CLAREMONT, Calif. – Chinese President Xi Jinping has been consolidating his power in a way unexpected by the Chinese people, an expert on China’s politics said Wednesday.

“Xi Jinping has surprised people in China and abroad by consolidating his personal authority in a way that we haven’t seen since Mao,” Susan Shirk said in a talk at Claremont McKenna College, referring to Mao Zedong, who founded communist China in 1949.

“People who know him say that he really has a sense of mission to save Chinese Communist Party rule in China,” she continued, “and that he’s been very spooked by what he knows about the fall of the Communist Party in the Soviet Union.”

These observations reflect what Shirk, a professor and chair of the 21st Century China Program at the Graduate School of International Relations and Pacific Studies at the University of California, San Diego, calls “the tension between the institutionalization of governance … and personalistic dictatorship.”

This means that highly hierarchical communist governments in the Leninist structure tend to gain the trust of their people by increasing meritocratic appointment practices and liberalizing economic policy while, at the same time, the concentration of power can allow one person to execute more major reform than any collective policy decisions, Shirk said.

The aspect of heavy-handed Communist rule is exemplified in the leadership styles of Xi and Mao, according to Shirk. Her comparison of the two chairmen focused mainly on their similar missions to create cults of personality, single-handedly implement major policy reform, and spearhead not only political but also cultural changes in China.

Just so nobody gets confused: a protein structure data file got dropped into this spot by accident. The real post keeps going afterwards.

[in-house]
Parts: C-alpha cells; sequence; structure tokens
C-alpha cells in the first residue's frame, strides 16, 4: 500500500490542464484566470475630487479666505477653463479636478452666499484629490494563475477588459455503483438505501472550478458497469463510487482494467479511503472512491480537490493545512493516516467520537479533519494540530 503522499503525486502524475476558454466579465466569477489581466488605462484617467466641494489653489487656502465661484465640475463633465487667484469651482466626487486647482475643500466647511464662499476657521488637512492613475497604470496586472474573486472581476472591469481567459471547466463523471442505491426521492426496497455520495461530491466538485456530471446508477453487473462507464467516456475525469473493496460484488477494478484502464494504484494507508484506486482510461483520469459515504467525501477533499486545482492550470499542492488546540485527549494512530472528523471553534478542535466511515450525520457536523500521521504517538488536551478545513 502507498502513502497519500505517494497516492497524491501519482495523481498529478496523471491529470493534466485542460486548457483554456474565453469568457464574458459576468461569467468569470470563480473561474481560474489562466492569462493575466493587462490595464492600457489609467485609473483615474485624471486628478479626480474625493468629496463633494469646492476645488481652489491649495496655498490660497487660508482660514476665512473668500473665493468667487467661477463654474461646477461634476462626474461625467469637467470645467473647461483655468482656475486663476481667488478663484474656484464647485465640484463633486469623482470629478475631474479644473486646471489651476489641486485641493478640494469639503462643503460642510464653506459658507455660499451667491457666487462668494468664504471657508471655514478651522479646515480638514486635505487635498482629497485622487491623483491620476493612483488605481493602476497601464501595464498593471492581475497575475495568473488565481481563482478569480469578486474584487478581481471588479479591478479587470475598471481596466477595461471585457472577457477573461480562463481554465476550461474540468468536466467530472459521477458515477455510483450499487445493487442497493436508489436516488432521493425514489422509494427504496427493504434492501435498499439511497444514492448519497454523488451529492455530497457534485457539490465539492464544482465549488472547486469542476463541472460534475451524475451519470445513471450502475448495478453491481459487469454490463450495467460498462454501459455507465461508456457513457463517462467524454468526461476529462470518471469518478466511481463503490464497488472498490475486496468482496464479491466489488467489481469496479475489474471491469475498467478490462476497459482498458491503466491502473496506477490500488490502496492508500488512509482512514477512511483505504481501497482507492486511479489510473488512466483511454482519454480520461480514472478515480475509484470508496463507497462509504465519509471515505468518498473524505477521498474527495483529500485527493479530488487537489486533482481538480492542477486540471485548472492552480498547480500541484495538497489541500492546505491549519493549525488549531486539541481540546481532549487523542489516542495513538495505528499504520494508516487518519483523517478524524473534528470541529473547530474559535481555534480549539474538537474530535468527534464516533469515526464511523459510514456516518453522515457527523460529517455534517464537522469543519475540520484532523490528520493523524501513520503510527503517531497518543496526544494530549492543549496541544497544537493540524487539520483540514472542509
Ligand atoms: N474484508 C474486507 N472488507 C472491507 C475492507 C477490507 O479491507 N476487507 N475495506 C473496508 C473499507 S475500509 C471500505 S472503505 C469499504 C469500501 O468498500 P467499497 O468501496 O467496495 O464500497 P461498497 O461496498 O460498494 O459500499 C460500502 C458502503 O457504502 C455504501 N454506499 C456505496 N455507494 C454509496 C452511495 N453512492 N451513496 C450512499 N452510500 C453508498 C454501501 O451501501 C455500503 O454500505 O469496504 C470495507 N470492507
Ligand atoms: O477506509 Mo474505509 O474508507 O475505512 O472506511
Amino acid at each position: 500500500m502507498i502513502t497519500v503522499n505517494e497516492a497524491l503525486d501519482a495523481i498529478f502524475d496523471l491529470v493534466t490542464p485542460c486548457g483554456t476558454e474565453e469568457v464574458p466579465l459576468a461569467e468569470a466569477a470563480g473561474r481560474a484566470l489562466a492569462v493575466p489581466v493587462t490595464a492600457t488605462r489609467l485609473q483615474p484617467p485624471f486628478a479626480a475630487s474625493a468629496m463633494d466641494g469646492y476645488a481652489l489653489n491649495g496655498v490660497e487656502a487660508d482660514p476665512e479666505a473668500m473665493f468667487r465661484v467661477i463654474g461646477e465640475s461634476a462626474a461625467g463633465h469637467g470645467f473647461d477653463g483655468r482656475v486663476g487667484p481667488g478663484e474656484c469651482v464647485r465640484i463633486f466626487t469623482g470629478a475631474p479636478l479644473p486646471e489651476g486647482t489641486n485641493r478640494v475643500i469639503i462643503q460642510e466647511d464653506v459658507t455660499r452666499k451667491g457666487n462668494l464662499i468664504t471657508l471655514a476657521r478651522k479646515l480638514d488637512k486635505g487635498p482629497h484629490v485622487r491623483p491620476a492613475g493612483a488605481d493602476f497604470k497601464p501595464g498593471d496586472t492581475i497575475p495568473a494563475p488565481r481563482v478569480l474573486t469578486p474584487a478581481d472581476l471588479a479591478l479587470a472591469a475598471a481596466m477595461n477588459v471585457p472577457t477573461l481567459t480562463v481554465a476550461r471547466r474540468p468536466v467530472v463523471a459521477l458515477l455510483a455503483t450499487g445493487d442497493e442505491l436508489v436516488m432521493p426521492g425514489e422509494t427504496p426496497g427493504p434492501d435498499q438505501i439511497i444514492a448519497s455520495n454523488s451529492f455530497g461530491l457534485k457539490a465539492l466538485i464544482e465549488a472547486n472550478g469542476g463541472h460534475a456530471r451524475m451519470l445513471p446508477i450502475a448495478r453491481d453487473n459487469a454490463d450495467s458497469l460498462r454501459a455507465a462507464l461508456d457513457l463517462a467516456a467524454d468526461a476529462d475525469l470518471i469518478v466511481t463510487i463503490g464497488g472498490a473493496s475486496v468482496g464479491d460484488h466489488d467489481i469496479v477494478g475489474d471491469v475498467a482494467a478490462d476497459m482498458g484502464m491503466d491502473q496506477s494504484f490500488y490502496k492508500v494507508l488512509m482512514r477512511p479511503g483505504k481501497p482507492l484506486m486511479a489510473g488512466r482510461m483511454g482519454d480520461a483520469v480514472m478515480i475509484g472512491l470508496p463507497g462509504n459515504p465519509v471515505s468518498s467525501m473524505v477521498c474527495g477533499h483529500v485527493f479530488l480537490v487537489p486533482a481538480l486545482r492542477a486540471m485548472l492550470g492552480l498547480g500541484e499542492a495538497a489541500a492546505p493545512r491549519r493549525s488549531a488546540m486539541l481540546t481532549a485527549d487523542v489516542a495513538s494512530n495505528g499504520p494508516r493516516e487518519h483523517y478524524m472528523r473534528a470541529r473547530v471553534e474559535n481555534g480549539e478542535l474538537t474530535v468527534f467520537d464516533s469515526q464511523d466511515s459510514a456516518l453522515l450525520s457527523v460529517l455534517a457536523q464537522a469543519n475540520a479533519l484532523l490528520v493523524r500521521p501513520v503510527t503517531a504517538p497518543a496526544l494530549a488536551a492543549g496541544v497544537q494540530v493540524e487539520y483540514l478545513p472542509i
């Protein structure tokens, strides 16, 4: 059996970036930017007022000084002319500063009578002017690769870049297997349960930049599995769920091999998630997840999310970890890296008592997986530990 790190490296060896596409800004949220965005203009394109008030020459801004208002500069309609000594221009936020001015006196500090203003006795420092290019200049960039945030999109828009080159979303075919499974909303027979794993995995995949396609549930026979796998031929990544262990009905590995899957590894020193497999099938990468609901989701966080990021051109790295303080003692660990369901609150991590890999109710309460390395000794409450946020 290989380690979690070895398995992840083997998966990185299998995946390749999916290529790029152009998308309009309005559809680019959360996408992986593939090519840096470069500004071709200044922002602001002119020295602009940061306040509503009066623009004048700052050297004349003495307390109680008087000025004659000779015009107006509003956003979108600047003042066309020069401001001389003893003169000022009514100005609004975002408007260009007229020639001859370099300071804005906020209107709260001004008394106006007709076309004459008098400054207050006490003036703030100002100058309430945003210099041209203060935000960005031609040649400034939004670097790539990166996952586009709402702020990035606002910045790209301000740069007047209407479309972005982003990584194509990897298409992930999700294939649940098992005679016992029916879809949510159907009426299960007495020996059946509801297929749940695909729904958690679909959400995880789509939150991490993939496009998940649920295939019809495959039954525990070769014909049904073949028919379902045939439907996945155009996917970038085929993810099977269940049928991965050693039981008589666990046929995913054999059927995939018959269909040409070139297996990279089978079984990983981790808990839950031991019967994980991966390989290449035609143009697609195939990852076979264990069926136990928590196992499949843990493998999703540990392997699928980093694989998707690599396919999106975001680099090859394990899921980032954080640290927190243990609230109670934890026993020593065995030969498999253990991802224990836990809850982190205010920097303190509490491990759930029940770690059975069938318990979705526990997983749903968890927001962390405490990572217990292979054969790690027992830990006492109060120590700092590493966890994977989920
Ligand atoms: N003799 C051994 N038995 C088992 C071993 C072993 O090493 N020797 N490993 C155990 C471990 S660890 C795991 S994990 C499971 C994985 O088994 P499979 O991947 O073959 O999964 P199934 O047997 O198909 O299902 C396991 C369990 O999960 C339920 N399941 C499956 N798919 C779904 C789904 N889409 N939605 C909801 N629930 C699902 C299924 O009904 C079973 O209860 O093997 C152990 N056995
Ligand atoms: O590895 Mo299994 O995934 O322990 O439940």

Of these changes, Shirk compared Mao’s 10-year Cultural Revolution to Xi Jinping’s commitment to censorship and “preventing the public from being seduced by foreign ideas and ideas that appear to be subversive to Communist Party rule.”

Shirk juxtaposed Mao’s omnipotence in China’s power structure with what she referred to as Xi Jinping’s COE – “Chairman Of Everything” – approach. This refers to Xi’s chairmanship of many key committees in the Communist Party and government, which parallels Mao’s nearly unchallenged rule.

Shirk also described how Mao and Xi not only held multiple executive positions, but also implemented major reform in China without checks and balances of the government or the party. The most significant of these reforms under Xi’s rule, according to Shirk, has been his extensive anti-corruption campaign, which she said is actually used to “take down rival groups, or anyone who would challenge his rule.”

This tentative balance between Xi Jinping’s firm individual rule and his supposed mission to regulate the Communist Party and People’s Republic of China government is, according to Shirk, one of the main identity crises that the Chinese leadership faces today.

Shirk’s justification for Xi’s decision to carry on Mao’s centralized leadership style despite its evident failures and human costs is that there is a dearth of successful exemplars for Xi to emulate.

Furthermore, given that Xi is a “princeling,” or son of a prominent Communist Party revolutionary, Shirk said that he has higher incentive to maintain the prestige and absolute power of the party. This was a goal that Mao achieved through strict enforcement and practically abandoning rule of law, all the while making China’s people endure the negative consequences of such authoritarian rule.

Xi, according to Shirk, will likely not revert to the mass starvation and economic devolution of the Great Leap Forward and the Cultural Revolution, but there is a chance that he achieves the same level of personality cult following as Mao.

(Written by Anna Balderston, edited by Terril Y. Jones; Nov. 26, 2015)

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